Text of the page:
MUTEX(9)               NetBSD Kernel Developer's Manual               MUTEX(9)

     mutex, mutex_init, mutex_destroy, mutex_enter, mutex_exit, mutex_owned,
     mutex_spin_enter, mutex_spin_exit, mutex_tryenter -- mutual exclusion

     #include <sys/mutex.h>

     mutex_init(kmutex_t *mtx, kmutex_type_t type, int ipl);

     mutex_destroy(kmutex_t *mtx);

     mutex_enter(kmutex_t *mtx);

     mutex_exit(kmutex_t *mtx);

     mutex_owned(kmutex_t *mtx);

     mutex_spin_enter(kmutex_t *mtx);

     mutex_spin_exit(kmutex_t *mtx);

     mutex_tryenter(kmutex_t *mtx);

     options DIAGNOSTIC
     options LOCKDEBUG

     Mutexes are used in the kernel to implement mutual exclusion among LWPs
     (lightweight processes) and interrupt handlers.

     The kmutex_t type provides storage for the mutex object.  This should be
     treated as an opaque object and not examined directly by consumers.

     Mutexes replace the spl(9) system traditionally used to provide synchro-
     nization between interrupt handlers and LWPs.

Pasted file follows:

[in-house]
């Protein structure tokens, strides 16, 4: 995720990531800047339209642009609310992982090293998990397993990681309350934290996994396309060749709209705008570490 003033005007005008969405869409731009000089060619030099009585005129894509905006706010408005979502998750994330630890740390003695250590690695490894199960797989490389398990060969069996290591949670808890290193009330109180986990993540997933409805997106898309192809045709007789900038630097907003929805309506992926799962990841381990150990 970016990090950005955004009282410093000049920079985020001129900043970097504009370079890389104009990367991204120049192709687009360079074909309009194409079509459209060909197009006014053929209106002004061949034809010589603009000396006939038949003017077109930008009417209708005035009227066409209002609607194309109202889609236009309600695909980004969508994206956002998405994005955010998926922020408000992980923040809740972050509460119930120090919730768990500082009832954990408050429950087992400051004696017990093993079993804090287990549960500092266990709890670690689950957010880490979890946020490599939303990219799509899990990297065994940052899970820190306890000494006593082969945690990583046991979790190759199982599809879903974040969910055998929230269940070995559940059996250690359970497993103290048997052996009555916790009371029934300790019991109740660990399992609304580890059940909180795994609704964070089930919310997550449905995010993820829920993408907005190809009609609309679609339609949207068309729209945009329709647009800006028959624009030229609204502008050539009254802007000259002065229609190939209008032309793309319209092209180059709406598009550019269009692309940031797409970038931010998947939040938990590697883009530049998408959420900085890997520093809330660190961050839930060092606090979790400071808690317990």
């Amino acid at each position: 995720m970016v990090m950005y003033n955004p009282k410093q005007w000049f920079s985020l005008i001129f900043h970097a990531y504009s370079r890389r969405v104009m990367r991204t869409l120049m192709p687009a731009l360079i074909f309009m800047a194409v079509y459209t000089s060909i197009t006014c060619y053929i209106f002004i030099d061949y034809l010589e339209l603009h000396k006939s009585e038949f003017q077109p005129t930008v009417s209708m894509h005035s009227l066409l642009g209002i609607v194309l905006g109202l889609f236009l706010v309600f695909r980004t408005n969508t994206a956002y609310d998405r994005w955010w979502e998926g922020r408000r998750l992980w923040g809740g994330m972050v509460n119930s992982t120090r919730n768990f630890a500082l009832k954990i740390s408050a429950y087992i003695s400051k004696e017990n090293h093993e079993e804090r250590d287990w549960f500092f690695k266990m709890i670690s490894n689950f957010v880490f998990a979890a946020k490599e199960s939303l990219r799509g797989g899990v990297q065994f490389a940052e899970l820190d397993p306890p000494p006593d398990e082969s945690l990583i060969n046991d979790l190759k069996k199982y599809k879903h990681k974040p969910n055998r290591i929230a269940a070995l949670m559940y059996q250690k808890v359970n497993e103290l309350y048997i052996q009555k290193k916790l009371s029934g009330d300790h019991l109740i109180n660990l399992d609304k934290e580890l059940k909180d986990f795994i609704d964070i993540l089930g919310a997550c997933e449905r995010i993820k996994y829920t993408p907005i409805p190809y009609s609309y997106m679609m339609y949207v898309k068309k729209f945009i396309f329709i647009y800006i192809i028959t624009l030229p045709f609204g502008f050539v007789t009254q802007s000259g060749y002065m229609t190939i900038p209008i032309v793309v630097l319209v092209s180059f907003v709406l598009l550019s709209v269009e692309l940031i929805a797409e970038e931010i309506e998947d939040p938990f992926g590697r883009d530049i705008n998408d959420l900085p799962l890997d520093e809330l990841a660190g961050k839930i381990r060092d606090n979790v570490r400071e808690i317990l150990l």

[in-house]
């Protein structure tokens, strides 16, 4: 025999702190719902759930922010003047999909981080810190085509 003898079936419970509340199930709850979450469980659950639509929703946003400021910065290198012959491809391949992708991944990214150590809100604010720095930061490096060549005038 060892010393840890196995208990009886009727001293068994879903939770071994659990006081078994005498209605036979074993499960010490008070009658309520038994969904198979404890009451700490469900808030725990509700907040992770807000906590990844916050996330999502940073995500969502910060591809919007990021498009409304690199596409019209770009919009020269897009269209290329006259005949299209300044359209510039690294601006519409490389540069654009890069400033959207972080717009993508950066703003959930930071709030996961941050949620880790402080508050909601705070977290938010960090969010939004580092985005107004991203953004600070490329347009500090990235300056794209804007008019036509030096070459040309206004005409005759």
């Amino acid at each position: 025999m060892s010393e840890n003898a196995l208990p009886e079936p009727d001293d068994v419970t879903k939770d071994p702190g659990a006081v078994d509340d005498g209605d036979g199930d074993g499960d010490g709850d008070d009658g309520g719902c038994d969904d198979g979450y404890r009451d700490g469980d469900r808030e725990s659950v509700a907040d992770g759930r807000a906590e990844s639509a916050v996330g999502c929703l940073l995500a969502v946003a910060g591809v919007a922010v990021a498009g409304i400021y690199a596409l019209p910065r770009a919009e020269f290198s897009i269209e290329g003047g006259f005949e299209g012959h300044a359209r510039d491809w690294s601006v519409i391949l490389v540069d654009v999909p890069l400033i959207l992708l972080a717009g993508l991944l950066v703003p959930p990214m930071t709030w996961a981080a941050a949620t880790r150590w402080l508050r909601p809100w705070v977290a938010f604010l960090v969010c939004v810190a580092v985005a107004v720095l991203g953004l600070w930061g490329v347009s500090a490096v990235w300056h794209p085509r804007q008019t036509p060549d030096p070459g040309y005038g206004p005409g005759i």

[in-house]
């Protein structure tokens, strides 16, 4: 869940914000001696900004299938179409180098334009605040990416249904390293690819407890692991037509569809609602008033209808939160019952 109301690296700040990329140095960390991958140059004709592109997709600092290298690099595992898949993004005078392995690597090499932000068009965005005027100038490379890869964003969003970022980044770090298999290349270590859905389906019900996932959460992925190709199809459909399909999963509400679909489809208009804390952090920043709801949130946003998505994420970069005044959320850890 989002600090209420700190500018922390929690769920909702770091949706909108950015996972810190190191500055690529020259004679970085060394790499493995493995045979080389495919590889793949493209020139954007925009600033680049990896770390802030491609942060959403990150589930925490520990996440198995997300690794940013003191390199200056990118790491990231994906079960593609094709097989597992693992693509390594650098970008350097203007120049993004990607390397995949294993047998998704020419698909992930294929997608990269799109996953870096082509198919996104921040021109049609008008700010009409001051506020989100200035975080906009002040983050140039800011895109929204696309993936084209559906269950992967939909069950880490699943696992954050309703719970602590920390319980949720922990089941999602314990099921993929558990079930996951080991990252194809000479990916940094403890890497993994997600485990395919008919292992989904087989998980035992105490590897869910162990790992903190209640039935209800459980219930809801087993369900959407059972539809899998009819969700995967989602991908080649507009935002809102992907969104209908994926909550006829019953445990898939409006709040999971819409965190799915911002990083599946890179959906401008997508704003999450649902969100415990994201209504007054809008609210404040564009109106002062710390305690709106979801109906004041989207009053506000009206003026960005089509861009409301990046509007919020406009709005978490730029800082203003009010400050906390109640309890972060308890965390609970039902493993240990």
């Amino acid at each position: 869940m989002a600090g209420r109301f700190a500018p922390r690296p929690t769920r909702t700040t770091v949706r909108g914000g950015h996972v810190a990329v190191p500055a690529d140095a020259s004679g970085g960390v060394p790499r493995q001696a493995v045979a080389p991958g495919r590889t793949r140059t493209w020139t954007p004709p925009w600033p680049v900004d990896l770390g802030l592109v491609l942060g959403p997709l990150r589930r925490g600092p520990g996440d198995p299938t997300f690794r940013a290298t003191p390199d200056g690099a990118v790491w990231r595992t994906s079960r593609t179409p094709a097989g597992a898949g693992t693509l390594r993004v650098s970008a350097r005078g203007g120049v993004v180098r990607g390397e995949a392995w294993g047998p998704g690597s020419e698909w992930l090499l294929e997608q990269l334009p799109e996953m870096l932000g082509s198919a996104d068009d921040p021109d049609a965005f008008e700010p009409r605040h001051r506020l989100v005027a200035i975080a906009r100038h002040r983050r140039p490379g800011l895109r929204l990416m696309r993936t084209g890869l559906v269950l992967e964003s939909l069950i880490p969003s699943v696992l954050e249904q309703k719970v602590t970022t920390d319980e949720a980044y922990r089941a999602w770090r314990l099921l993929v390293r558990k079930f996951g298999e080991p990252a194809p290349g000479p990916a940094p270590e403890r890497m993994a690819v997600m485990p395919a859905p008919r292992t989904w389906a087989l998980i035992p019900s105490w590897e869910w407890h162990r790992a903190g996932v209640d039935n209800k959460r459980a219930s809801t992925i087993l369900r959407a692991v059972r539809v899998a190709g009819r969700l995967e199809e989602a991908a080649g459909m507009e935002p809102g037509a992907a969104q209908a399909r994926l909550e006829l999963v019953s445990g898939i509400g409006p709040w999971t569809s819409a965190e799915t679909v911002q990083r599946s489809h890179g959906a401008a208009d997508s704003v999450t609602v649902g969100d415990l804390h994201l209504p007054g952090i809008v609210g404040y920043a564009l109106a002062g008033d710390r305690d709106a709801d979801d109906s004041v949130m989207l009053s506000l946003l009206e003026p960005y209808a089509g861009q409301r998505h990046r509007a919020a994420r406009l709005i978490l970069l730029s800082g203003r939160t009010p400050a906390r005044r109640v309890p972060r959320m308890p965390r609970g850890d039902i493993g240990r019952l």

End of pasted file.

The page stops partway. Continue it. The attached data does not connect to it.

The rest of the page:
options DIAGNOSTIC

           Kernels compiled with the DIAGNOSTIC option perform basic sanity
           checks on mutex operations.

     options LOCKDEBUG

           Kernels compiled with the LOCKDEBUG option perform potentially CPU
           intensive sanity checks on mutex operations.

     mutex_init(mtx, type, ipl)

           Dynamically initialize a mutex for use.

           No other operations can be performed on a mutex until it has been
           initialized.  Once initialized, all types of mutex are manipulated
           using the same interface.  Note that mutex_init() may block in
           order to allocate memory.

           The type argument must be given as MUTEX_DEFAULT.  Other constants
           are defined but are for low-level system use and are not an
           endorsed, stable part of the interface.

           The type of mutex returned depends on the ipl argument:

           IPL_NONE, or one of the IPL_SOFT* constants

                 An adaptive mutex will be returned.  Adaptive mutexes provide
                 mutual exclusion between LWPs, and between LWPs and soft